Controlling Pol II Pausing
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Traditional studies on eukaryotic gene regulation were mostly based on yeast, which emphasized Pol II recruitment as the main regulatory step within the transcription cycle, with little regulation following PIC formation. However, during the past three decades, more and more evidence in metazoan systems revealed that much of the regulation occurs during early elongation, through controlling Pol II pausing and releasing paused Pol II into productive elongation (reviewed in Adelman and Lis, 2012; Gaertner and Zeitlinger, 2014).
Pol II pausing is widespread in metazoans
Pol II pausing was first discovered on Drosophila heat shock genes (Hsp genes) by the Lis lab (Giardina et al., 1992; Gilmour and Lis, 1986; Rasmussen and Lis, 1993; Rougvie and Lis, 1988), that transcriptionally engaged Pol II accumulates downstream of Hsp promoters, and associates with 20-60 nt of nascent transcript. They termed promoter-proximal Pol II as “paused” (Rougvie and Lis, 1990). Later Pol II pausing was found at a few other Drosophila genes, human genes MYC and FOS, and HIV long terminal repeat (reviewed in Adelman and Lis, 2012). More recently, genome-wide studies using ChIP-chip on Drosophila S2 cells and early embryos (Lee et al., 2008; Muse et al., 2007; Zeitlinger et al., 2007) and human primary lung fibroblasts and ESCs (Guenther et al., 2007; Kim et al., 2005) revealed that Pol II pausing is widespread, affecting 10-40% of all genes. Moreover, Pol II pausing is not only restricted to genes transcribed at low levels and poised for later activation, it also occurs at highly active genes (reviewed in Gaertner and Zeitlinger, 2014).
People have used different techniques to detect paused Pol II. First, Pol II ChIP-seq and ChIP-chip assays reveal high levels of Pol II 20-60 nt downstream of the TSS of many genes, as mentioned above. Second, permanganate footprinting experiments detect the open transcription bubble of transcriptionally engaged Pol II at pause sites (Gilmour and Fan, 2009). Third, short, capped RNA sequencing (scRNA-seq) detected 25-60 nt transcripts generated from paused Pol II in Drosophila (Nechaev et al., 2010). Last, global or precision nuclear run-on sequencing (GRO-seq, PRO-seq) maps transcriptionally engaged Pol II that can resume RNA synthesis (Core et al., 2012; Core et al., 2008; Kwak et al., 2013). Combining different assays, which all point to a similar conclusion, these experiments suggest that poised Pol II near the TSS primarily exists in paused form, with very little in the PIC (not imitating RNA synthesis), arrested (stably engaged in elongation but backtracked), or terminating (unstably elongating and in the process of dissociating from DNA) states (reviewed in Adelman and Lis, 2012; Gaertner and Zeitlinger, 2014).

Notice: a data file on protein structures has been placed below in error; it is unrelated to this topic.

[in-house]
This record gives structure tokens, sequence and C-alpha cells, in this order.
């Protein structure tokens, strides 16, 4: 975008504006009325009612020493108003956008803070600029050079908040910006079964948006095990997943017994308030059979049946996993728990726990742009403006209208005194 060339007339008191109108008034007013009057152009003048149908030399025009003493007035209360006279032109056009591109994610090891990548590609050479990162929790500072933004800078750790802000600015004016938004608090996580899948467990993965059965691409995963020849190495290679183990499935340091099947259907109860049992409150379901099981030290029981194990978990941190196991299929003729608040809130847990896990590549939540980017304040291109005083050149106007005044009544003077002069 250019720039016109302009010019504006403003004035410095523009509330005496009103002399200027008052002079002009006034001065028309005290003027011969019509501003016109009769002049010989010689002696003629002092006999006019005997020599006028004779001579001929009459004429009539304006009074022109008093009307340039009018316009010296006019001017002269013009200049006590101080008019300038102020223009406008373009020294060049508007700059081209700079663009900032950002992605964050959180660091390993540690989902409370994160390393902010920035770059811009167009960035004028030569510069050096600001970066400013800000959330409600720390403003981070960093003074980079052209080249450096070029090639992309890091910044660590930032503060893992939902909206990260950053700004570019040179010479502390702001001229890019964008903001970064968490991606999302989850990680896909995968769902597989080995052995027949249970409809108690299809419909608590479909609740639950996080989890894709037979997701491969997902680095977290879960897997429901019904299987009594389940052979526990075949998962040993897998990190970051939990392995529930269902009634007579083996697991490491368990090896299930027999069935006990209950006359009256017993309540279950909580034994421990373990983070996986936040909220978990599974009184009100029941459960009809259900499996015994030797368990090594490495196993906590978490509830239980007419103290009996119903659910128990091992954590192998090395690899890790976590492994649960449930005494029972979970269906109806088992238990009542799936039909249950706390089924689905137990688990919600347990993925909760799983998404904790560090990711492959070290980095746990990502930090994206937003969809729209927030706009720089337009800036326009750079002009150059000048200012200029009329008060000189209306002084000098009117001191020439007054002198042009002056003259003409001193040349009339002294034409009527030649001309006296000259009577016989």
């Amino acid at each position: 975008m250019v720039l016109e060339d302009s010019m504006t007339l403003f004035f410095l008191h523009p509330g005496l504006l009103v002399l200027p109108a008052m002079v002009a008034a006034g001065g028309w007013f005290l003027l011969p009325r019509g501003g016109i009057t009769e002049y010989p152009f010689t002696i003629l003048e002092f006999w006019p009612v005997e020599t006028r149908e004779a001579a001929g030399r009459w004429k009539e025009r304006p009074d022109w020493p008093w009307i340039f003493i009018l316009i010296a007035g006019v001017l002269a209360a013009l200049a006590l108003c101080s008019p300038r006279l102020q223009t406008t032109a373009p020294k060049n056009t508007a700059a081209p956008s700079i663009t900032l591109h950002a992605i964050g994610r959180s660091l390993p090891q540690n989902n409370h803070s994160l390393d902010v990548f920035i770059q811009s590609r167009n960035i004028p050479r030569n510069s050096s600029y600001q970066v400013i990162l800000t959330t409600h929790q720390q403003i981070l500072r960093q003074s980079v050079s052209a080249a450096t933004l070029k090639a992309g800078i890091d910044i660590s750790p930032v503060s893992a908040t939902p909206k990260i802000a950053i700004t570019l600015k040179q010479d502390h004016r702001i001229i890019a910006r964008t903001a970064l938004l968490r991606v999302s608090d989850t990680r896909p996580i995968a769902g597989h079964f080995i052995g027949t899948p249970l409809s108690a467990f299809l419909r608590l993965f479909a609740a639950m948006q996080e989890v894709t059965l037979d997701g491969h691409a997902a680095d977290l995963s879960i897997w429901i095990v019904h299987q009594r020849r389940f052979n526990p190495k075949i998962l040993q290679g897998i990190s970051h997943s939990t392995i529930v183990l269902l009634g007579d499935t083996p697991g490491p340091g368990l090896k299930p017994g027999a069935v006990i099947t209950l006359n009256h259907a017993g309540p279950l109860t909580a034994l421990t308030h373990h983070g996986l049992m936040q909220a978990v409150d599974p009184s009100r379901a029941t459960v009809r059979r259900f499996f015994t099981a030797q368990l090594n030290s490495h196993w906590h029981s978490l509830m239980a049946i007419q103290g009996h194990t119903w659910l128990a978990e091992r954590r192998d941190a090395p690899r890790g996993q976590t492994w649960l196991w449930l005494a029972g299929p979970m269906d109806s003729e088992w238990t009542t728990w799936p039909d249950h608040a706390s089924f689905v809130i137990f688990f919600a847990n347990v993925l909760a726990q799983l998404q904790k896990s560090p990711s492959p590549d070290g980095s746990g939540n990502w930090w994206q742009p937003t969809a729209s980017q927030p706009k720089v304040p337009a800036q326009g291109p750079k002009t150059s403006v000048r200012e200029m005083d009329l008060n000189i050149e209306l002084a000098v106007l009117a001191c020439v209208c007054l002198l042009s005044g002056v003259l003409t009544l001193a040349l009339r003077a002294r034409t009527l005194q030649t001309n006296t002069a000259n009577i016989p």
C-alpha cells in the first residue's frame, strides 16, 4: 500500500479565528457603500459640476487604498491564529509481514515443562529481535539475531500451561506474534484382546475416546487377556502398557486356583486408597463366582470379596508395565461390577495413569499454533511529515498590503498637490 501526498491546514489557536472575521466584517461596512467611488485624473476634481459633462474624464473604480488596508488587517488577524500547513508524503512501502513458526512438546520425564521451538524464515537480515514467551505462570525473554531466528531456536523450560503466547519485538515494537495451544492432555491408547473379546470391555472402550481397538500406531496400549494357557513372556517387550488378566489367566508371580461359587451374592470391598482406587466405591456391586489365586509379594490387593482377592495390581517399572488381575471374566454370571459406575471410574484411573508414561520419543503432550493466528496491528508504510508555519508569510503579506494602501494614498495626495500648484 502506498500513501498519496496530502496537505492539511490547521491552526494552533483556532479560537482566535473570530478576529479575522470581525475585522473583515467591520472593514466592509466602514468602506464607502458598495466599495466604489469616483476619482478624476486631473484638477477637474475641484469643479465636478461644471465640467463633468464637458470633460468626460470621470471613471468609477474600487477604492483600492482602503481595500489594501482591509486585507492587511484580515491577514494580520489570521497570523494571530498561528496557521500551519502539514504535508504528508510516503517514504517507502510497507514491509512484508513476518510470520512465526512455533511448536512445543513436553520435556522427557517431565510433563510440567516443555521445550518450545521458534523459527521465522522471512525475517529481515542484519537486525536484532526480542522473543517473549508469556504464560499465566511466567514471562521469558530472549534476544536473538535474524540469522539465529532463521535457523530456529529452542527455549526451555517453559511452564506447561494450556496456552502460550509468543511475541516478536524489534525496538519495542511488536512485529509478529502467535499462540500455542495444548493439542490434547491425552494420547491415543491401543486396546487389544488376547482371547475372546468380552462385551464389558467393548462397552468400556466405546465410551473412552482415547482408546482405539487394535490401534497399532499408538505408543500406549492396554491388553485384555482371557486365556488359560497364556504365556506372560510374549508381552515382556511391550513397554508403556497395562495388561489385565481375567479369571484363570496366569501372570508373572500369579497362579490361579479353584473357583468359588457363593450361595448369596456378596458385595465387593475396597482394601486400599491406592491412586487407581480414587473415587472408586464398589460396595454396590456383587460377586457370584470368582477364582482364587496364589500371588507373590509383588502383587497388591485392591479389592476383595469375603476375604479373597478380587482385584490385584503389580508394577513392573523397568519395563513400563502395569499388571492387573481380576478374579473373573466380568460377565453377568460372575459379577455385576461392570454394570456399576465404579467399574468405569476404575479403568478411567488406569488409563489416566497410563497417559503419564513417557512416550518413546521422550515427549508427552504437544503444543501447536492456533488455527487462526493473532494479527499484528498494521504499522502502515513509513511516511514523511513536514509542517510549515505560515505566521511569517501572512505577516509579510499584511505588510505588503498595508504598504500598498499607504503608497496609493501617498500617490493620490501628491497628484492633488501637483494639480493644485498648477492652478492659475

Mechanisms of Pol II pausing
After Pol II initiates transcription, it escapes the promoter and is phosphorylated by the GTF TFIIH on the serine 5 residue of the largest subunit CTD (Ser5P), forming an early elongation complex. Two key pause-inducing complexes, DRB-sensitivity-inducing factor (DSIF) and negative elongation factor (NELF), bind Pol II following promoter escape and establish the pausing. The release of Pol II into productive elongation depends on positive transcription elongation factor b (P-TEFb), which phosphorylates NELF, DSIF, and serine 2 residue on the Pol II CTD (Ser2P) through its cyclin-dependent kinase Cdk9 subunit. This leads to dissociation of NELF from paused Pol II, DSIF conversion from a negative elongation factor to a positive one, and maturation of paused Pol II into elongation. Pol II carrying Ser2 can serve as a platform for the binding of RNA-processing factors, chromatin modifiers and remodelers, which all contribute to productive elongation. P-TEFb can be recruited to promoters by bromodomain-containing 4 (Brd4) which can bind acetylated histone tails, DNA-binding activators such as NF-κB, c-Myc and VP16, co-activators such as Mediator, etc. Due to its crucial role in pause release, targeting P-TEFb to paused promoters can be an important step subject to regulation, and the targeting rate may determine the transcription levels as well as Pol II pausing levels (reviewed in Adelman and Lis, 2012; Gaertner and Zeitlinger, 2014; Peterlin and Price, 2006).